Foreclosure Wave Bears Down on Immigrants
Economic Success Story Turns Sour as Thousands May Face Losing Homes
By Kirstin Downey, Washington Post Staff Writer

Immigrants are emerging as among the first victims of a growing wave of home foreclosures in the Washington area as mortgage lending problems multiply locally and across the country.

Nationally, 375,000 high-interest-rate loans were made to Hispanics in 2005, and nearly 73,000 of them are likely to go into foreclosure, said ...

Nahid Azimi, who immigrated to the United States from Afghanistan 22 years ago, recently stood in the upstairs hallway of her home in Loudoun County, silently sobbing as she removed the last of her personal items from the $410,000 townhouse in South Riding she bought with pride last summer. She said she was persuaded to buy the house by an Afghan real estate agent she considered a friend and by an Afghan mortgage broker who promised to get her a good loan.

Instead, Azimi, a cashier at Giant who makes $2,400 a month, found herself strapped into a no-down-payment loan with payments of $3,800 a month. She knew it would be impossible to make the payments, but ... (link)
This woman makes $2,400 a month.
Her monthly mortgage payment is $3,800.
Good grief.

There is a story here. But the focus shouldn't be on immigrants.

Putting Their 'Faith' To The Test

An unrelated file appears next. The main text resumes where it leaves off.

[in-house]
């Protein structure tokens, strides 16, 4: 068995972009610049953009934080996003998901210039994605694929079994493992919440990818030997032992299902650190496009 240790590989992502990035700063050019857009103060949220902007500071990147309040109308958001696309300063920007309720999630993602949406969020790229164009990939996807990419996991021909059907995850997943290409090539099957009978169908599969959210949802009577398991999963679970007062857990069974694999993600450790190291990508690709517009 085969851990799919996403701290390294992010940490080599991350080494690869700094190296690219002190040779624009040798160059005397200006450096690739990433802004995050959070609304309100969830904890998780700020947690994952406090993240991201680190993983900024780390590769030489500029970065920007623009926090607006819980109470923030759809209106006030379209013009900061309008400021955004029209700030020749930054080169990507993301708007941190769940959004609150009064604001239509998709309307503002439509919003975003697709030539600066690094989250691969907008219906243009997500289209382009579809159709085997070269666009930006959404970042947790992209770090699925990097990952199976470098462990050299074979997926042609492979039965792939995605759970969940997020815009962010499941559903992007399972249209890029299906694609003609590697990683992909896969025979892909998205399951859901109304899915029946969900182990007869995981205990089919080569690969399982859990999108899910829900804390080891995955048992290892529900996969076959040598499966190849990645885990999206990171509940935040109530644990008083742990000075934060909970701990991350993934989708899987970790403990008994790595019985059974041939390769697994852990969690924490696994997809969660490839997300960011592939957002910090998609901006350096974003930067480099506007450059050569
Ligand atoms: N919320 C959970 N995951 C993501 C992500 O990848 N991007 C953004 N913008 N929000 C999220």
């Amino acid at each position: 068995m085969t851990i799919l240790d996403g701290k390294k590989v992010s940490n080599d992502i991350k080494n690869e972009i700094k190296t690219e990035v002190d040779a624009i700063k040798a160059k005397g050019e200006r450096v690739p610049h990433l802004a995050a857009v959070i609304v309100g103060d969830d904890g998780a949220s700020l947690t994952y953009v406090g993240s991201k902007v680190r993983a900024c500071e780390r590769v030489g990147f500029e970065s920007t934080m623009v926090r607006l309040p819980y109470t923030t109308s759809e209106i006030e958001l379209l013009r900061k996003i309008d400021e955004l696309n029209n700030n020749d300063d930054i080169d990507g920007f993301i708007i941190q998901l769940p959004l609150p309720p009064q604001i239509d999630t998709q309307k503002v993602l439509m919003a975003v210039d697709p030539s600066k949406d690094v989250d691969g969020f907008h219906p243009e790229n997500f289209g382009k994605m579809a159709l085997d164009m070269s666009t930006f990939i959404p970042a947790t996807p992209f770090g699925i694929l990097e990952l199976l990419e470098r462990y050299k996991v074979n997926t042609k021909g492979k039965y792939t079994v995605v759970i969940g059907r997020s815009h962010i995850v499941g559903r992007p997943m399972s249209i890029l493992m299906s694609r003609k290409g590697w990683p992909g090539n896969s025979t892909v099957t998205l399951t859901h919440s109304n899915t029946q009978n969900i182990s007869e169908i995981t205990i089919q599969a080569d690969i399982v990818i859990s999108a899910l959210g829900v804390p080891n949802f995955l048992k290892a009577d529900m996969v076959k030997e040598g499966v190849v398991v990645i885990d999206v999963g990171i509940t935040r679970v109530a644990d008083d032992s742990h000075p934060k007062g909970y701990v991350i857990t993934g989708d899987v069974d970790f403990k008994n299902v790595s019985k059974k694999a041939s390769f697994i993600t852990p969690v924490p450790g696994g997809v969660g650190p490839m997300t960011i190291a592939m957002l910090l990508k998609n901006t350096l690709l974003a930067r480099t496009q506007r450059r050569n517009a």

While most Americans now accept the fact that child molesters are incorrigible and will never be reformed, requiring that they be removed from society forever, liberals still cling to the notion that, in fact, prisons are bad and bad people are, deep down inside, good. This despite all the evidence to the contrary.

Well, a liberal church in Carlsbad, California has a chance to put its "faith" in rehabilitation to the test. A child molester there wants to walk in their midst:
Sex offender's request fuels church debate

A sex offender's request to join a California church congregation has sparked debate on the tough issues of criminal re-entry.

The Pilgrim United Church of Christ in Carlsbad is wrangling with the emotional issues that surround Mark Pliska, 53, a registered sex offender and an ex-con who was accused of molesting two boys and exposing himself to children.

The San Diego Union-Tribune reported that congregation members have been meeting to talk about Pliska's joining the church. The talks revealed certain congregation members who had been abused as children. But the question still remained over what it means to be a church, particularly because Pilgrim has a reputation for being liberal and accepting, the newspaper said. (link)
"What it means to be a church." To liberals, it means nothing more than being a social club. Sometimes a social movement. Where all are welcomed with open, loving arms.

This animal is soon to walk amongst them. And their children. We'll see how open and loving those arms become.